Pressure and Winds : The summer months are a period of excessive heat and falling air pressure in the northern half of the country. Because of the heating of the subcontinent, the ITCZ moves northwards occupying a position centred at 25°N in July. Roughly, this elongated low pressure monsoon trough extends over the Thar desert in the north-west to Patna and Chotanagpur plateau in the east-southeast. The location of the ITCZ attracts a surface circulation of the winds which are southwesterly on the west coast as well as along the coast of West Bengal and Bangladesh. They are easterly or southeasterly over north Bengal and Bihar. It has been discussed earlier that these currents of southwesterly monsoon are in reality ‘displaced’ equatorial westerlies. The influx of these winds by mid-June brings about a change in the weather towards the rainy season.
In the heart of the ITCZ in the northwest, the dry and hot winds known as ‘Loo’, blow in the afternoon, and very often, they continue to well into midnight. Dust storms in the evening are very common during May in Punjab, Haryana, Eastern Rajasthan and Uttar Pradesh. These temporary storms bring a welcome respite from the oppressing heat since they bring with them light rains and a pleasant cool breeze. Occasionally, the moisture-laden winds are attracted towards the periphery of the trough. A sudden contact between dry and moist air masses gives rise to local storms of great intensity. These local storms are associated with violent winds, torrential rains and even hailstorms.
SouthWest Monsoon Season
As a result of rapid increase of temperature in May over the northwestern plains, the low pressure conditions over there get further intensified. By early June, they are powerful enough to attract the trade winds of Southern Hemisphere coming from the Indian Ocean. These southeast trade winds cross the equator and enter the Bay of Bengal and the Arabian Sea, only to be caught up in the air circulation over India. Passing over the equatorial warm currents, they bring with them moisture in abundance. After crossing the equator, they follow a southwesterly direction. That is why they are known as southwest monsoons. The rain in the southwest monsoon season begins rather abruptly. One result of the first rain is that it brings down the temperature substantially. This sudden onset of the moisture-laden winds associated with violent thunder and lightening, is often termed as the “break” or “burst” of the monsoons. The monsoon may burst in the first week of June in the coastal areas of Kerala, Karnataka, Goa and Maharashtra while in the interior parts of the country, it may be delayed to the first week of July. The day temperature registers a decline of 5°C to 8°C between midJune and mid-July. As these winds approach the land, their southwesterly direction is modified by the relief and thermal low pressure over the northwest India. The monsoon approaches the landmass in two branches:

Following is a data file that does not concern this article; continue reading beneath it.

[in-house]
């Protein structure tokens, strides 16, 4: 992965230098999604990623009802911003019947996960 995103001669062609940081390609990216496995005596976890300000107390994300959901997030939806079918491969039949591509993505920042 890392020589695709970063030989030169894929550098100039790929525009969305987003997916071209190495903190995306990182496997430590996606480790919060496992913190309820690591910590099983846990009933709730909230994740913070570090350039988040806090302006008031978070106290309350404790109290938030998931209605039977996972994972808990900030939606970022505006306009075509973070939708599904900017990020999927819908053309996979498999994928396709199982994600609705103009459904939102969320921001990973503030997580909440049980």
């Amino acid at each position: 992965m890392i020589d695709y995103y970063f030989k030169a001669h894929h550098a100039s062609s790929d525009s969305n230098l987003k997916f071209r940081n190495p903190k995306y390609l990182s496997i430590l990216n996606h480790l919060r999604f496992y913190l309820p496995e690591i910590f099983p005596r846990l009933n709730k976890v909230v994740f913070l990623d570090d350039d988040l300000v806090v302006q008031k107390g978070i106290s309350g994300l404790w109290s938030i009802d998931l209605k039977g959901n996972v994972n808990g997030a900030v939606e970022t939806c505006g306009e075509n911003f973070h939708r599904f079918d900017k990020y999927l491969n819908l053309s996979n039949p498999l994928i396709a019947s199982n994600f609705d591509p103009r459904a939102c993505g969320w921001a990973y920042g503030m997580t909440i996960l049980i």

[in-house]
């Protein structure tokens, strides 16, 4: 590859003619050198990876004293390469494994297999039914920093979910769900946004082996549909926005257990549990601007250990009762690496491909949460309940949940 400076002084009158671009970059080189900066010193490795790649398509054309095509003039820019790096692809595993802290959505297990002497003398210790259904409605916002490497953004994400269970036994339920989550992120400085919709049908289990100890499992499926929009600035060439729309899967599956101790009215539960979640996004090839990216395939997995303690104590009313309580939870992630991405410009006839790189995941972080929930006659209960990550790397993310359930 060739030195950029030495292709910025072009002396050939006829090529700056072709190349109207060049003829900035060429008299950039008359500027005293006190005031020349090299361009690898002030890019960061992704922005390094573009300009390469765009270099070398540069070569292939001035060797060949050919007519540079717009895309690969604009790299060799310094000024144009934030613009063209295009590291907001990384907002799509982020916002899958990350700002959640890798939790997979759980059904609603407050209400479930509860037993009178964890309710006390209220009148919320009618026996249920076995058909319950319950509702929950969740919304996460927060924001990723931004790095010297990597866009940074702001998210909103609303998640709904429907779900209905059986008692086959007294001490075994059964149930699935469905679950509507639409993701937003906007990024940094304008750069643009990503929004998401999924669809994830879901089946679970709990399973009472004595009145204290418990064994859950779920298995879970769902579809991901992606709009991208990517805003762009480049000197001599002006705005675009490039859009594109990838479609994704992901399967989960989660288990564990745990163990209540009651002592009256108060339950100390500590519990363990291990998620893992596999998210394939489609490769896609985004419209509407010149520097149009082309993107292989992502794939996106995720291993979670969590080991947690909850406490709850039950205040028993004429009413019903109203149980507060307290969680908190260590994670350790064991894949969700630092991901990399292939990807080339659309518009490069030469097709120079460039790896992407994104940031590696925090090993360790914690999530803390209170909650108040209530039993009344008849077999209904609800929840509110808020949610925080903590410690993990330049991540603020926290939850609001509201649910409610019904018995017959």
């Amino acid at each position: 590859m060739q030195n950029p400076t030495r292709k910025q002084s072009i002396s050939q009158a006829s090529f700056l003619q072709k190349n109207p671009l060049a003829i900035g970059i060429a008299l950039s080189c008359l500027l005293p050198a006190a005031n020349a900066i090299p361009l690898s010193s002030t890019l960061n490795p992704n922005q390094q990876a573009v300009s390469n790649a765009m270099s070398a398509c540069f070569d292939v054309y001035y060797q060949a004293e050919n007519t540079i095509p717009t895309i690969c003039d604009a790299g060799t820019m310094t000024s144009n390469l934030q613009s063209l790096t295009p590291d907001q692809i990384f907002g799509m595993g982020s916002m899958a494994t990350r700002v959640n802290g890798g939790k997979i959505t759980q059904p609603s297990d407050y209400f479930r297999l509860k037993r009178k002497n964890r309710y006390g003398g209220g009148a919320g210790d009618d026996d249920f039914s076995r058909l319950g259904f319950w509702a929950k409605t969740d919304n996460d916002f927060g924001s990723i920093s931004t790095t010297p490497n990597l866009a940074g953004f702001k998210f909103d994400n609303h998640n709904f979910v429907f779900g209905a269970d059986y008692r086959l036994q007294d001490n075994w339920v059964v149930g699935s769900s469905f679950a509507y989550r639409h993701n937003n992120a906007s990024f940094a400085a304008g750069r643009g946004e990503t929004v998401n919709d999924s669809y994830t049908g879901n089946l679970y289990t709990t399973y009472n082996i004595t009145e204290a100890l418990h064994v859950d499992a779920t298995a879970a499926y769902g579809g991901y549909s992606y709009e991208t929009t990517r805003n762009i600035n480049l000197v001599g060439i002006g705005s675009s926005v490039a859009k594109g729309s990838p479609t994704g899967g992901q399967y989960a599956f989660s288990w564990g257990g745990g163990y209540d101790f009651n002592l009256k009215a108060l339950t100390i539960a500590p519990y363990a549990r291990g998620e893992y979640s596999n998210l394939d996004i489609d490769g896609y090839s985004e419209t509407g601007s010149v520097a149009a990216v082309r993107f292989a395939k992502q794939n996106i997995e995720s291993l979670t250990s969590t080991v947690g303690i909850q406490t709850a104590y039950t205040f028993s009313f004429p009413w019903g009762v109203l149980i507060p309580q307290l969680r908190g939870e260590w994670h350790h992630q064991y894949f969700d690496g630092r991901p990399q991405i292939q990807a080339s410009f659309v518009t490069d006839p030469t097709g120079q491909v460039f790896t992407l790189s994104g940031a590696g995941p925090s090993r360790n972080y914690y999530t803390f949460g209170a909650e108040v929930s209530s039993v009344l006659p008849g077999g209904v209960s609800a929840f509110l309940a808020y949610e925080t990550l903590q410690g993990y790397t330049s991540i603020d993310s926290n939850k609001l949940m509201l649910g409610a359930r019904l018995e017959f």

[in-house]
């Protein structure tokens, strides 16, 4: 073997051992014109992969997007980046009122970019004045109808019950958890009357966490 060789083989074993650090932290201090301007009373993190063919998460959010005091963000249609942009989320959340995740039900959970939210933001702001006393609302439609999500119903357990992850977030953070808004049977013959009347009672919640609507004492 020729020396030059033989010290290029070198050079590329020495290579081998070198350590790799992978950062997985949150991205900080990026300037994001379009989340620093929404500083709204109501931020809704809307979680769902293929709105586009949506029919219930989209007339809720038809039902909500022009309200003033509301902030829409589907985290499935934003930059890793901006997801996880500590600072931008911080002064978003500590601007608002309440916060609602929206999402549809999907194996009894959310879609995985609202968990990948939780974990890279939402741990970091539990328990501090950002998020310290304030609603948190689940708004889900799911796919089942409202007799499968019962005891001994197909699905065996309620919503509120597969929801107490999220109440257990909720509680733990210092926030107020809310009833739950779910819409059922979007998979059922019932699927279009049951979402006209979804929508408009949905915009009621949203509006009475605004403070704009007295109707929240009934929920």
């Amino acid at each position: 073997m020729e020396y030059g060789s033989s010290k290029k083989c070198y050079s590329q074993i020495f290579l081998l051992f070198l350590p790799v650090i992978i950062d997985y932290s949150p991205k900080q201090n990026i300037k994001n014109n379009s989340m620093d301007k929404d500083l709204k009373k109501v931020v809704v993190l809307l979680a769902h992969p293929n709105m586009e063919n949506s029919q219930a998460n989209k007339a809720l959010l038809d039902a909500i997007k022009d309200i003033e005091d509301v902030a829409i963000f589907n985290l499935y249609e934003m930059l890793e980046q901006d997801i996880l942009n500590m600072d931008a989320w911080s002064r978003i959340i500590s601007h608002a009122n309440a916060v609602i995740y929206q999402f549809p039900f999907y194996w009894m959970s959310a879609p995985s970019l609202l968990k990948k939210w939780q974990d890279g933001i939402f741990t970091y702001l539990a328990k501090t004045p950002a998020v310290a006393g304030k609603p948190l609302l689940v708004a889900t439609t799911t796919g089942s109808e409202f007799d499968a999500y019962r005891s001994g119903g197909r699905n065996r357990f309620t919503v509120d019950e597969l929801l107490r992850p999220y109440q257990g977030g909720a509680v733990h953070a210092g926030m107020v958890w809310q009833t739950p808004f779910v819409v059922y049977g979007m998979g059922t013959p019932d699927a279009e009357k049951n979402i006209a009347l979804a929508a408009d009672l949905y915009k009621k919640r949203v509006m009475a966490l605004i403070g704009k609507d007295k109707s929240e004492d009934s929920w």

(i) The Arabian Sea branch
(ii) The Bay of Bengal branch.
Monsoon Winds of the Arabian Sea
The monsoon winds originating over the Arabian Sea further split into three branches: (i) Its one branch is obstructed by the Western Ghats. These winds climb the slopes of the Western Ghats from 900-1200 m. Soon, they become cool, and as a result, the windward side of the Sahyadris and Western Coastal Plain receive very heavy rainfall ranging between 250 cm and 400 cm. After crossing the Western Ghats, these winds descend and get heated up. This reduces humidity in the winds. As a result, these winds cause little rainfall east of the Western Ghats. This region of low rainfall is known as the rain-shadow area. Find out the rainfall at Kozhikode, Mangalore, Pune and Bengaluru and note the difference. (ii) Another branch of the Arabian sea monsoon strikes the coast north of Mumbai. Moving along the Narmada and Tapi river valleys, these winds cause rainfall in extensive areas of central India. The Chotanagpur plateau gets 15 cm rainfall from this part of the branch. Thereafter, they enter the Ganga plains and mingle with the Bay of Bengal branch. (iii) A third branch of this monsoon wind strikes the Saurashtra Peninsula and the Kachchh. It then passes over west Rajasthan and along the Aravalis, causing only a scanty rainfall. In Punjab and Haryana, it too joins the Bay of Bengal branch. These two branches, reinforced by each other, cause rains in the western Himalayas.
Monsoon Winds of the Bay of Bengal
The Bay of Bengal branch strikes the coast of Myanmar and part of southeast Bangladesh. But the Arakan Hills along the coast of Myanmar deflect a big portion of this branch towards the Indian subcontinent. The monsoon, therefore, enters West Bengal and Bangladesh from south and southeast instead of from the south-westerly direction. From here, this branch splits into two under the influence of the Himalayas and the thermal low is northwest India. Its one branch moves westward along the Ganga plains reaching as far as the Punjab plains. The other branch moves up the Brahmaputra valley in the north and the northeast, causing widespread rains. Its sub-branch strikes the Garo and Khasi hills of Meghalaya. Mawsynram, located on the crest of Khasi hills, receives the highest average annual rainfall in the world. Here it is important to know why the Tamil Nadu coast remains dry during this season. There are two factors responsible for it: (i) The Tamil Nadu coast is situated parallel to the Bay of Bengal branch of southwest monsoon. (ii) It lies in the rainshadow area of the Arabian Sea branch of the south-west monsoon.
Season of Retreating Monsoon